10 Minutes to a Better Drupal User Interface

I'm not a betting man. However, I'd bet you 25 cents that your users will have a much easier time learning how to use Drupal with the interface I've designed below:



This interface is superior to the drupal defaults for a couple key reasons:

1. We can assume that if someone is using your website, they are already familiar, and comfortable with this type of navigation. Nearly every desktop program, from Firefox, to MS Word, to Photoshop, to Explorer, to the Macintosh Finder use this UI pattern. Always seek to design interfaces which your users will already be familiar with.

Investigation of Drupal's Menu System Uncovers Unexpected Treasure

Today, I spent quite a bit of time wandering drupal's menu system in search of answers. But instead, I uncovered two techniques which made me rethink the questions I was asking. As the latter sentence suggested, I'm a professional writer of fortune cookies on the side (there aren't many of us left...).

Drupal, and the Art of Creating Passionate Users

My RSS reader has somewhere's near 800 feeds at this point. In order to cope, I've for a long time had a folder titled, "Feeds I actually read" (yes, a number of my thunderbird folders are jokes that I crack to myself. Its pathetic...). Anyways, one of my favorites in the folder I actually read is a blog called Creating Passionante Users. One of the more recent entries had a graph that I thought every single drupal user, developer, and advocate should see:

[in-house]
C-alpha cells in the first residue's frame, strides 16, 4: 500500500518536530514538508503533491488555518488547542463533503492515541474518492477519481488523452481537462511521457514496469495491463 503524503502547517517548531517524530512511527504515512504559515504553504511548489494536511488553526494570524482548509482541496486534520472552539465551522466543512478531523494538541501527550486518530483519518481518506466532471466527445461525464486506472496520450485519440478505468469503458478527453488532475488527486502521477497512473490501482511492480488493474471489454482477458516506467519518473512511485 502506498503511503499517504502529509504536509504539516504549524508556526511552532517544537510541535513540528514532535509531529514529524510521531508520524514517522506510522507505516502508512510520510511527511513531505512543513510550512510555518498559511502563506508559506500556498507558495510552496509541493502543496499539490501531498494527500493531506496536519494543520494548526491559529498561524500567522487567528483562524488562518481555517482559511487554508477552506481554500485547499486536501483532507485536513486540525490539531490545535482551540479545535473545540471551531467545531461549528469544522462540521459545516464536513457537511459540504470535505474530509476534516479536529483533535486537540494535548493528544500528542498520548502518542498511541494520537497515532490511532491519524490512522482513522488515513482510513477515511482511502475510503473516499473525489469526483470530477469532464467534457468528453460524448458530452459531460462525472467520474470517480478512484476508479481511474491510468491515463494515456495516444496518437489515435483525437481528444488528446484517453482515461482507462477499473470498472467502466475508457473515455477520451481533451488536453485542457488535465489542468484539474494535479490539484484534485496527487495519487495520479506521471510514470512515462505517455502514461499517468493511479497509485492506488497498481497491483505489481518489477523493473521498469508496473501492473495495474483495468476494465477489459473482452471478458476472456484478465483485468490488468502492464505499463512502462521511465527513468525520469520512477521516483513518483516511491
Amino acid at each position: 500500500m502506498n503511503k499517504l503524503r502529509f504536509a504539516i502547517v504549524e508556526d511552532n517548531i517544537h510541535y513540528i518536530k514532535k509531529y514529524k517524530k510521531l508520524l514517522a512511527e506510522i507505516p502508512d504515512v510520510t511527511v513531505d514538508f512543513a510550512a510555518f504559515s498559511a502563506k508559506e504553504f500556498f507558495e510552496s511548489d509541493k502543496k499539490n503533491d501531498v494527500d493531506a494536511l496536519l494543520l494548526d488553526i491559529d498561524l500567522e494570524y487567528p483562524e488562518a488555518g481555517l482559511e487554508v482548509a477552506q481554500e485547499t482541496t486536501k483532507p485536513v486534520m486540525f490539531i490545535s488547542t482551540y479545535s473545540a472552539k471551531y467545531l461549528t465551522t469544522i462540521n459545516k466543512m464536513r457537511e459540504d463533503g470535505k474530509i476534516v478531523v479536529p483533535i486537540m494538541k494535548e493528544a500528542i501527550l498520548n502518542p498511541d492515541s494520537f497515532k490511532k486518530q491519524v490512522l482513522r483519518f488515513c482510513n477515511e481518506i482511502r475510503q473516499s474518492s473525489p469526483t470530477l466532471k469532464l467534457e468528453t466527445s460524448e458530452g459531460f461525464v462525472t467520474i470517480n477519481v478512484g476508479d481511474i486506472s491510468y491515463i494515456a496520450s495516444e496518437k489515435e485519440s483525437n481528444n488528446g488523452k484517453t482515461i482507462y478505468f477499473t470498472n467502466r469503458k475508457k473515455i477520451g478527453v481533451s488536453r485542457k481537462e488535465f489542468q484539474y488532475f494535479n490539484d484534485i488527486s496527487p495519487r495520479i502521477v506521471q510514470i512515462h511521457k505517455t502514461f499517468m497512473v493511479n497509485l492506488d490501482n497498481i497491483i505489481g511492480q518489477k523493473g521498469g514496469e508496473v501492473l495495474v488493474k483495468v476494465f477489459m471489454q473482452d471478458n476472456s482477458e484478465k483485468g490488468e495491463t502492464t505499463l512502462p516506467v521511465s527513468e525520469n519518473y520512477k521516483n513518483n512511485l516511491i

The Great Sage of Drupal's Templates and Themes Resurects Blog

So my persistant blogging on themes just payed off big time. Adrian, the author of PHPtemplate, and the initial instigator of 4.7's revolutionary forms API has been provoked into restarted his blog. So, in moving forward, my readers who are interested in drupal need to:

1. subscribe to his rss feed(xml) right now.  

2. Pay him a visit. 

Drupal Theme Development Turned Upside Down (part 1 of 2)

KHAN! khan... kha...In Star Trek II: The Wrath of Khan, there is rather odd scene (actually, that movie is one long odd scene...) where the audience is introduced to "the genesis device". At one point during that scene Spock notes that "it's a timeless truth that it has always been easier to destroy than to create."

However, sharing that line from Star Trek is not entirely the reason why I am writing this post. nYou see Spock's somewhat haughty observation fired a synapse that gave birth to this post, and thus it became a "blog-worthy" introduction.

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